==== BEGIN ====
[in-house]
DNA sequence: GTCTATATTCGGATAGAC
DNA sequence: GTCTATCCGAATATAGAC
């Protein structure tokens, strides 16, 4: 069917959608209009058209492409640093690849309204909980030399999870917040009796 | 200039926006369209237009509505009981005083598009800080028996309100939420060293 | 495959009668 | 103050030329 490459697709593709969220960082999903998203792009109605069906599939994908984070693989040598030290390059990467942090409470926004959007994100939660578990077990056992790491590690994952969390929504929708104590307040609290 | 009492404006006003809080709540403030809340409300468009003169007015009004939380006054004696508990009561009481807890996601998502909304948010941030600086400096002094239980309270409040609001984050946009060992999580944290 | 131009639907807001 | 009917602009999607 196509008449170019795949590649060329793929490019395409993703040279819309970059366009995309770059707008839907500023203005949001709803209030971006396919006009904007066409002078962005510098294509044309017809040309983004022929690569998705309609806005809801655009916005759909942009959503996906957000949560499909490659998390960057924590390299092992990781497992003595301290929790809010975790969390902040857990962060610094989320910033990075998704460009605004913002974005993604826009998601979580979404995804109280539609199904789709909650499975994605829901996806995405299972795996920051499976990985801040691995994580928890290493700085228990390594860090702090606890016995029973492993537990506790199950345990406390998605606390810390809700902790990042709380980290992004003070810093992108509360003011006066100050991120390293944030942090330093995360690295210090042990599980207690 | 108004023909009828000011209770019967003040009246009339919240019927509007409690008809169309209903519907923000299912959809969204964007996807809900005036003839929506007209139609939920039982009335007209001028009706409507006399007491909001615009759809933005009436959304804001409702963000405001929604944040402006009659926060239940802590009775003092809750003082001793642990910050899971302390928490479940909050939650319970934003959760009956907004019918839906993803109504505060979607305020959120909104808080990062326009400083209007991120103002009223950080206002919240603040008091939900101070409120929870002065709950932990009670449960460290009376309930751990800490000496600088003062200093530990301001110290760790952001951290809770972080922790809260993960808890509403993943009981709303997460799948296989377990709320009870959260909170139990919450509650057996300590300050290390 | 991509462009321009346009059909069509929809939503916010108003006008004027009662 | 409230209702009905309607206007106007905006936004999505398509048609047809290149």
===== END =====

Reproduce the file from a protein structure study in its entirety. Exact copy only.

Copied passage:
[in-house]
DNA sequence: GTCTATATTCGGATAGAC
DNA sequence: GTCTATCCGAATATAGAC
């Protein structure tokens, strides 16, 4: 069917959608209009058209492409640093690849309204909980030399999870917040009796 | 200039926006369209237009509505009981005083598009800080028996309100939420060293 | 495959009668 | 103050030329 490459697709593709969220960082999903998203792009109605069906599939994908984070693989040598030290390059990467942090409470926004959007994100939660578990077990056992790491590690994952969390929504929708104590307040609290 | 009492404006006003809080709540403030809340409300468009003169007015009004939380006054004696508990009561009481807890996601998502909304948010941030600086400096002094239980309270409040609001984050946009060992999580944290 | 131009639907807001 | 009917602009999607 196509008449170019795949590649060329793929490019395409993703040279819309970059366009995309770059707008839907500023203005949001709803209030971006396919006009904007066409002078962005510098294509044309017809040309983004022929690569998705309609806005809801655009916005759909942009959503996906957000949560499909490659998390960057924590390299092992990781497992003595301290929790809010975790969390902040857990962060610094989320910033990075998704460009605004913002974005993604826009998601979580979404995804109280539609199904789709909650499975994605829901996806995405299972795996920051499976990985801040691995994580928890290493700085228990390594860090702090606890016995029973492993537990506790199950345990406390998605606390810390809700902790990042709380980290992004003070810093992108509360003011006066100050991120390293944030942090330093995360690295210090042990599980207690 | 108004023909009828000011209770019967003040009246009339919240019927509007409690008809169309209903519907923000299912959809969204964007996807809900005036003839929506007209139609939920039982009335007209001028009706409507006399007491909001615009759809933005009436959304804001409702963000405001929604944040402006009659926060239940802590009775003092809750003082001793642990910050899971302390928490479940909050939650319970934003959760009956907004019918839906993803109504505060979607305020959120909104808080990062326009400083209007991120103002009223950080206002919240603040008091939900101070409120929870002065709950932990009670449960460290009376309930751990800490000496600088003062200093530990301001110290760790952001951290809770972080922790809260993960808890509403993943009981709303997460799948296989377990709320009870959260909170139990919450509650057996300590300050290390 | 991509462009321009346009059909069509929809939503916010108003006008004027009662 | 409230209702009905309607206007106007905006936004999505398509048609047809290149």